• A Minnesota man was sentenced Wednesday to more than 24 years in prison in the death of his 13-day-old son. Michael Herkal, 33, pleaded guilty to second-degree murder, nearly 16 months to the day after Apple Valley police responded to an Aug. 12, 2018, medical call for an infant not breathing, WCCO reported. The child died two days later, after doctors determined he had suffered a skull fracture and bleeding in his brain. Herkal was charged initially with felony assault and malicious punishment of a child, but three additional charges of murder were filed after authorities received the autopsy report, KARE11 reported. According to WCCO, Herkal initially told authorities his toddler pulled the newborn off the couch twice but later claimed the baby slipped from his hands and fell onto a coffee table during a diaper change. During his plea hearing, however, Herkal admitted he also shook the infant violently and slapped him, the TV station reported.
  • Major League Baseball announced substantial changes Thursday to its drug use and testing policy, multiple news outlets reported. In addition to removing marijuana from its “drugs of abuse” category – making it the first major US sports league to do so – the organization announced mandatory testing for the presence of opioids, cocaine, synthetic THC, LSD and fentanyl, ABC News reported. Per the policy revisions, players will still be tested for “natural cannabinoids” such as THC, CBD, and marijuana, but punishment for violations will now be treated similarly to those of the alcohol and violence policies, ABC News reported. 'Going forward, marijuana-related conduct will be treated the same as alcohol-related conduct under the Parties’ Joint Treatment Program for Alcohol-Related and Off-Field Violent Conduct, which provides mandatory evaluation, voluntary treatment and the possibility of discipline by a Player’s Club or the Commissioner’s Office in response to certain conduct involving Natural Cannabinoids,” the league, in association with its players union, stated. According to NPR, the policy changes will take effect during 2020 spring training.  “The opioid epidemic in our country is an issue of significant concern to Major League Baseball,” MLB Chief Legal Officer Dan Halem said in a prepared statement, adding, “It is our hope that this agreement - which is based on principles of prevention, treatment, awareness and education - will help protect the health and safety of our Players.” Read more here and here.
  • Seeking emergency mental health assistance could soon be as simple as dialing 988, federal regulators announced Thursday. The Federal Communications Commission formally began the process Thursday to designate 988 as a nationwide suicide prevention and mental health crisis hotline. “The three-digit number is really going to be a breakthrough in terms of reaching people in a crisis,” Dwight Holton, CEO of suicide prevention nonprofit Lines for Life, told USA Today. “No one is embarrassed to call 911 for a fire or an emergency. No one should be embarrassed to call 988 for a mental health emergency.' According to The Wall Street Journal, the new hotline is intended to simplify access to services available currently by dialing 1-800-273-TALK, the existing National Suicide Prevention Hotline. Once operational, dialing 988 would connect callers to the existing hotline and then route them to nearby crisis centers equipped to provide assistance. “We believe this historical and critical effort will turn the tide on reducing suicides and promote mental wellness in the United States,” said a statement from Kimberly Williams, chief executive of Vibrant Emotional Health, the nonprofit that administers the lifeline, The Journal reported. Read more here and here.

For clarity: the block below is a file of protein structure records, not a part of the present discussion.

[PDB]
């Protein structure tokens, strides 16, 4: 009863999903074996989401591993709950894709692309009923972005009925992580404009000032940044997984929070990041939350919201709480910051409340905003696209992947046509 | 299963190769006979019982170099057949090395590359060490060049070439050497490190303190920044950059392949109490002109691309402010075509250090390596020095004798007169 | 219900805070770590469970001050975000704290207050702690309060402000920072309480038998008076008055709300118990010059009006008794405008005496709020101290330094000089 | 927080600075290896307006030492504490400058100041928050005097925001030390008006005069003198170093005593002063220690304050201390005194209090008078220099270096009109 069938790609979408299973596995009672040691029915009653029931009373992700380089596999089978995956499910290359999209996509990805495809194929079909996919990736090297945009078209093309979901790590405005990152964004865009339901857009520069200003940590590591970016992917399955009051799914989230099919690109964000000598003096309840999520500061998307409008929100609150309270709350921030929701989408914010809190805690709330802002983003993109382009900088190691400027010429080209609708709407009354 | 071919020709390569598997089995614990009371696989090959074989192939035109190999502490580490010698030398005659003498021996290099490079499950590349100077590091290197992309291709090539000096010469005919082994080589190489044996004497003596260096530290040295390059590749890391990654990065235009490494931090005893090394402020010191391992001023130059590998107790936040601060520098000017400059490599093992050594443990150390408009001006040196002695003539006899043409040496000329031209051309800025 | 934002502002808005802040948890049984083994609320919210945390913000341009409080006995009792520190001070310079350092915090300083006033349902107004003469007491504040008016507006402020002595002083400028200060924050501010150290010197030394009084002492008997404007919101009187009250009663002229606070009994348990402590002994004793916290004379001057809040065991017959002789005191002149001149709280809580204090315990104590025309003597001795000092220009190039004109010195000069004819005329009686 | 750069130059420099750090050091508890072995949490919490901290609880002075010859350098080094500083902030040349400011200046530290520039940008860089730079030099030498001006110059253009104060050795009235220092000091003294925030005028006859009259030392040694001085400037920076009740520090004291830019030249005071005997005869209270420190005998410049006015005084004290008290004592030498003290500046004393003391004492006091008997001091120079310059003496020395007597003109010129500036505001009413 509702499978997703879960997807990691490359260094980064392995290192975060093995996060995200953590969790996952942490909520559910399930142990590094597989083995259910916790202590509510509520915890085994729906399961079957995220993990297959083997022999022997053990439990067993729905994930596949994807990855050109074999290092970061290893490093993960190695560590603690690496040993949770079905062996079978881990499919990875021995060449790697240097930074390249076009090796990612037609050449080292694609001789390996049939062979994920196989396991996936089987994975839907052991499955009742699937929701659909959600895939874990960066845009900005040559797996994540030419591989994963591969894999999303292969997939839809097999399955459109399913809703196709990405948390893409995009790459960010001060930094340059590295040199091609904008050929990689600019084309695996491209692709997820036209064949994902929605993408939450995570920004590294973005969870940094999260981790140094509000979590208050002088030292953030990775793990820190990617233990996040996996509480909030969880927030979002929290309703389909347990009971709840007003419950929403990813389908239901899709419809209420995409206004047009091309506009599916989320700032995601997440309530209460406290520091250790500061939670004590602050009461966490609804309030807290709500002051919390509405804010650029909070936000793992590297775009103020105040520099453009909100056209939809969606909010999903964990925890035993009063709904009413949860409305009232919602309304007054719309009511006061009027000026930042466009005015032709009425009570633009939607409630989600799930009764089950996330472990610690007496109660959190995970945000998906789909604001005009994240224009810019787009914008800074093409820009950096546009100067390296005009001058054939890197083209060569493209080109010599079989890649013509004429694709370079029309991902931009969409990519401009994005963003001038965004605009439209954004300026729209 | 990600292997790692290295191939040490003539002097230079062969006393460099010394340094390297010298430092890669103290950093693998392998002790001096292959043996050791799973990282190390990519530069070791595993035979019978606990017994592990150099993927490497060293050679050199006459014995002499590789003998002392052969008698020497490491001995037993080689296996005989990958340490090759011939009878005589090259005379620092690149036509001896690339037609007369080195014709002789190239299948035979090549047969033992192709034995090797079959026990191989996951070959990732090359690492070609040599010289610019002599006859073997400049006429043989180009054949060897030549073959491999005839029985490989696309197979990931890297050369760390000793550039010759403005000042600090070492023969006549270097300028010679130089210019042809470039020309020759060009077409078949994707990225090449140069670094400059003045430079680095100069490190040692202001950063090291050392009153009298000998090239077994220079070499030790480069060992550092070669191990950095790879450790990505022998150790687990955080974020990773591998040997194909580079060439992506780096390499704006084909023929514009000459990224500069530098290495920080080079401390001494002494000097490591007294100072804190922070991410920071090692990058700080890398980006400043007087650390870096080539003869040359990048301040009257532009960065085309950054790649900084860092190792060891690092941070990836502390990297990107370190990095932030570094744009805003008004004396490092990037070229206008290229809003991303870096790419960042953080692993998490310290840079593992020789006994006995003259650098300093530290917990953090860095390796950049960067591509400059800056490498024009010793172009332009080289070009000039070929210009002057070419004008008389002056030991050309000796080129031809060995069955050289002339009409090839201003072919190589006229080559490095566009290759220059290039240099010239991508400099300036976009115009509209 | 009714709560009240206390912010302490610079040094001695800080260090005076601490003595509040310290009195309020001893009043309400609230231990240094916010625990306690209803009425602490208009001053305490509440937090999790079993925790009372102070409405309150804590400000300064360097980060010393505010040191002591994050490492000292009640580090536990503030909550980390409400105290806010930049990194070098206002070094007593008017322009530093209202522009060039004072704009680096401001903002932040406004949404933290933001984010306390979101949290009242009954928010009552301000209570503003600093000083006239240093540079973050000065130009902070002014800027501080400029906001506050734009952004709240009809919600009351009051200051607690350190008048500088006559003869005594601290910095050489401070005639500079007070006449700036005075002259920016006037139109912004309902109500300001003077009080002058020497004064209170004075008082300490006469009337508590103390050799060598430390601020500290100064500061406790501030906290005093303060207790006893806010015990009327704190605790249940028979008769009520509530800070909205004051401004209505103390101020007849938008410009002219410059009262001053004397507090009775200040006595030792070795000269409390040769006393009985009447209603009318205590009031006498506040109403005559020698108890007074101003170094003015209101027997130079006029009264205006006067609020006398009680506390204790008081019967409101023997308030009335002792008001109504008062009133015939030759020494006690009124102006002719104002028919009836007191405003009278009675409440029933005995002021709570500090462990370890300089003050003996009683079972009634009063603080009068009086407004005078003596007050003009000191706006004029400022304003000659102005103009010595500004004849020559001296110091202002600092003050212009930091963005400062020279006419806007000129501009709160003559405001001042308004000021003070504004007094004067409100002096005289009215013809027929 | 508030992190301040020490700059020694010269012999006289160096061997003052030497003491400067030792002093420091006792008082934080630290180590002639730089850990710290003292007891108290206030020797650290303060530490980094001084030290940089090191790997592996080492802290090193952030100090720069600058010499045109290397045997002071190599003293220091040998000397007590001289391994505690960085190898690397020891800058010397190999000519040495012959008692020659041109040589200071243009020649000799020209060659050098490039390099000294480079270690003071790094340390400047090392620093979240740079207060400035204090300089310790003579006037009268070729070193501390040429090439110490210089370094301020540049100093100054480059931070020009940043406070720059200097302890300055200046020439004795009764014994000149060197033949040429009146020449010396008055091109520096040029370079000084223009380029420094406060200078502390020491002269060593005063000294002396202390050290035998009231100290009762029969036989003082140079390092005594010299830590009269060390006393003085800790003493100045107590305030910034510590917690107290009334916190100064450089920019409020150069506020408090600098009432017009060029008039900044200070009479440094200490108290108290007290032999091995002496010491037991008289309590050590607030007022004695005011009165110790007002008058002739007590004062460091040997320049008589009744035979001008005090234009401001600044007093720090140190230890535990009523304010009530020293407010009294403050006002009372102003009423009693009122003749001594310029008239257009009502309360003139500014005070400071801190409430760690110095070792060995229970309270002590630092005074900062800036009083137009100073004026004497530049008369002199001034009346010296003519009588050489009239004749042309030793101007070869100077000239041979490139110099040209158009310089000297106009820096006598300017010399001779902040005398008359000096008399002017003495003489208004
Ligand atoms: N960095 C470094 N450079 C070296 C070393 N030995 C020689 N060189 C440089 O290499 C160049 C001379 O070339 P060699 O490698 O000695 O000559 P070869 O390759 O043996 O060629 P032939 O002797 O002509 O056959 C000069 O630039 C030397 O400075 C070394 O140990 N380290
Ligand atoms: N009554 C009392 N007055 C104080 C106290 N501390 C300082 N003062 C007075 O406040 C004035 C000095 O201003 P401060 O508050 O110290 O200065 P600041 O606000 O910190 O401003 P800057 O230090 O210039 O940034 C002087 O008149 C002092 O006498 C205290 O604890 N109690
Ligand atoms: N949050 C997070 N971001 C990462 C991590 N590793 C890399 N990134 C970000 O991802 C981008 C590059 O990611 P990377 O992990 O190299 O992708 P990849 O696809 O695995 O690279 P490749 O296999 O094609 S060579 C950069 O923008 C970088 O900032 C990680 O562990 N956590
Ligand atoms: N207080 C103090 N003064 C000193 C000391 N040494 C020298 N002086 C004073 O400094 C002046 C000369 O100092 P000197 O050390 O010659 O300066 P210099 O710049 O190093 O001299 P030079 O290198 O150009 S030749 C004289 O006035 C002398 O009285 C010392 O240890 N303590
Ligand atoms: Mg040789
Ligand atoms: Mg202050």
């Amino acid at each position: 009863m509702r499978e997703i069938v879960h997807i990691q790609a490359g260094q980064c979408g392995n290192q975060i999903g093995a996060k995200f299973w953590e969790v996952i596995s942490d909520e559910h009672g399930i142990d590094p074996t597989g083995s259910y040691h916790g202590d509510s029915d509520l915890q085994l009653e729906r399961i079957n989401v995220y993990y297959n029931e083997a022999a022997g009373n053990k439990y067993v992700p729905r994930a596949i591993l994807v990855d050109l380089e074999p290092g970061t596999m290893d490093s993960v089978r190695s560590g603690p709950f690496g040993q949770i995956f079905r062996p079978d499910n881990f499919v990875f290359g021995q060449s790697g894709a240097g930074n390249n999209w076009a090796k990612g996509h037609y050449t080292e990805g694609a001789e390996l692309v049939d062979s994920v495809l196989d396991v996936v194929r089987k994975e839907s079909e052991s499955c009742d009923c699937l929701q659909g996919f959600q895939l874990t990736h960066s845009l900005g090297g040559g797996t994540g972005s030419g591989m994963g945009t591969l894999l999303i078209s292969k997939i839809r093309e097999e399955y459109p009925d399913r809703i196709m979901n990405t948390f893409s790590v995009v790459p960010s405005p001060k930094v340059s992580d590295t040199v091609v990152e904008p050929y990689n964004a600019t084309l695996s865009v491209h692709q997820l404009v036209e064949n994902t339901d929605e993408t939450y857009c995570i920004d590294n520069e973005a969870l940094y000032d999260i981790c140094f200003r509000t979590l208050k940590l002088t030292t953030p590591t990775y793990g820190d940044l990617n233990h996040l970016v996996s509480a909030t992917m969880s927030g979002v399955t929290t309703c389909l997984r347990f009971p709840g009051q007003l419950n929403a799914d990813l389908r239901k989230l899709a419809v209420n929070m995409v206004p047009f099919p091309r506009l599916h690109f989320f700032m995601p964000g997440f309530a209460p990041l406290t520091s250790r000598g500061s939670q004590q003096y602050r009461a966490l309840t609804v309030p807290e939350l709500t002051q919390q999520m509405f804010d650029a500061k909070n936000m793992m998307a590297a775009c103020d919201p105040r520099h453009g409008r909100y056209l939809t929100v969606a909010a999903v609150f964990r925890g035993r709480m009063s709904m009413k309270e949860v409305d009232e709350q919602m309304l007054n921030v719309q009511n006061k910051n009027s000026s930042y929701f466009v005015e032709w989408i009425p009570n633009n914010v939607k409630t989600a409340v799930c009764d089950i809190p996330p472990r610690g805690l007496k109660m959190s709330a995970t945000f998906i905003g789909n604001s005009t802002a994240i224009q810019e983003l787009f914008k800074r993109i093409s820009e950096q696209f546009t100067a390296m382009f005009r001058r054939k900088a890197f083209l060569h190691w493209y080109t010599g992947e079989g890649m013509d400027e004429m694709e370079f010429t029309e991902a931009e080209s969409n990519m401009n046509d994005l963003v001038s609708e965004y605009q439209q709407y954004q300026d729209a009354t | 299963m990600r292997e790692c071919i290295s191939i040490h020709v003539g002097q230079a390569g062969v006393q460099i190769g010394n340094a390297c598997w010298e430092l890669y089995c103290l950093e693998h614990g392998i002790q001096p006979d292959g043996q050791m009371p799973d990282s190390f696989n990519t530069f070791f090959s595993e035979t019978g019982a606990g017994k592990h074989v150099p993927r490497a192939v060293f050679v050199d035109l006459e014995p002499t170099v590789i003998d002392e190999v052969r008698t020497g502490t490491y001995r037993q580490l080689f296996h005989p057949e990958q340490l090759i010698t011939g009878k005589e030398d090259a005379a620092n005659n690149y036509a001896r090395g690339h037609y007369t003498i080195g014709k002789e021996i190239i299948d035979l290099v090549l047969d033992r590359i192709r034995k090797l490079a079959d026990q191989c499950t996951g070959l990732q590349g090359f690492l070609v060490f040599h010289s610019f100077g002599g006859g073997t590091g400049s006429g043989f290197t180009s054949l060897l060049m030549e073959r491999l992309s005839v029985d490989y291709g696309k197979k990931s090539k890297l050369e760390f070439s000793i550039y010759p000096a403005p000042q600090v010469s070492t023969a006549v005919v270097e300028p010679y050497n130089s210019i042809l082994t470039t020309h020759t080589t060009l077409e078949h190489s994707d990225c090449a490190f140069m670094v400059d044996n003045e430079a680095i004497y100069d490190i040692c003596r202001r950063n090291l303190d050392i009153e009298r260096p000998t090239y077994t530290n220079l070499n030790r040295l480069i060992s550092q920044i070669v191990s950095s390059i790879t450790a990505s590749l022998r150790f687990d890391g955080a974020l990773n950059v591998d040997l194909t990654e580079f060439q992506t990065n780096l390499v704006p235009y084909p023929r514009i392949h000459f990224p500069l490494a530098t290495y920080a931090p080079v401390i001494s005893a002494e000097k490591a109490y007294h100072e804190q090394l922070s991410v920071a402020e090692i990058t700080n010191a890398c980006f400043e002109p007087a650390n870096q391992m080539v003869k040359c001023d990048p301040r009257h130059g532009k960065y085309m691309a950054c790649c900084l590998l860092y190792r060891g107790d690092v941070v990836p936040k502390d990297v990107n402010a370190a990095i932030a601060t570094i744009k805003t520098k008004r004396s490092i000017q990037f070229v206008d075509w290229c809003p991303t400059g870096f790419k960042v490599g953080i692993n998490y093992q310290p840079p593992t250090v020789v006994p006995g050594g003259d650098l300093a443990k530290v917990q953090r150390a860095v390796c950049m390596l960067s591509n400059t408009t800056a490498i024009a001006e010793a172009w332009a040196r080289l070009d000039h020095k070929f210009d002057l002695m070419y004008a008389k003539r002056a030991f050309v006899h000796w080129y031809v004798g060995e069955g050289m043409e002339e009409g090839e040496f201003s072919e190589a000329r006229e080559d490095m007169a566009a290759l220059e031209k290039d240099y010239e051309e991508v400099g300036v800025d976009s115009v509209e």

• An emergency landing by a single-engine plane snarled traffic Thursday night on Interstate 5 in San Diego, multiple news outlets reported. Ian Gregor, public affairs manager for the Federal Aviation Administration, told KNSD the Cessna 182 made a hard landing on the southbound lanes around 7:15 p.m. Within 30 minutes authorities had re-opened two southbound lanes, KFMB reported. Carlsbad Fire Division Chief Mike Lopez told KNSD a man and a woman were on board traveling from the San Gabriel Airport in Los Angeles to McClellan-Palomar Airport in Carlsbad. According to KFMB, no injuries were reported, and the plane did not strike any motorists. “They did a pretty good job landing this thing,” Lopez told KNSD, adding, “The skill of that pilot, he did a stellar job.”
  • A Fort Gibson man recently showed off his blacksmith skills by taking first place in a competition television show. Nic Overton, 23, earned the top spot on the History Channel’s “Forged in Fire,” which is centered around blacksmith work. Along with bragging rights, Overton won a $10,000 prize. Overton told KOKI he’s been fascinated with blacksmithing since he was a child and crafted his first knife out of a railroad spike. He managed to turn his hobby into a career. He owns his own business called Nix Knives.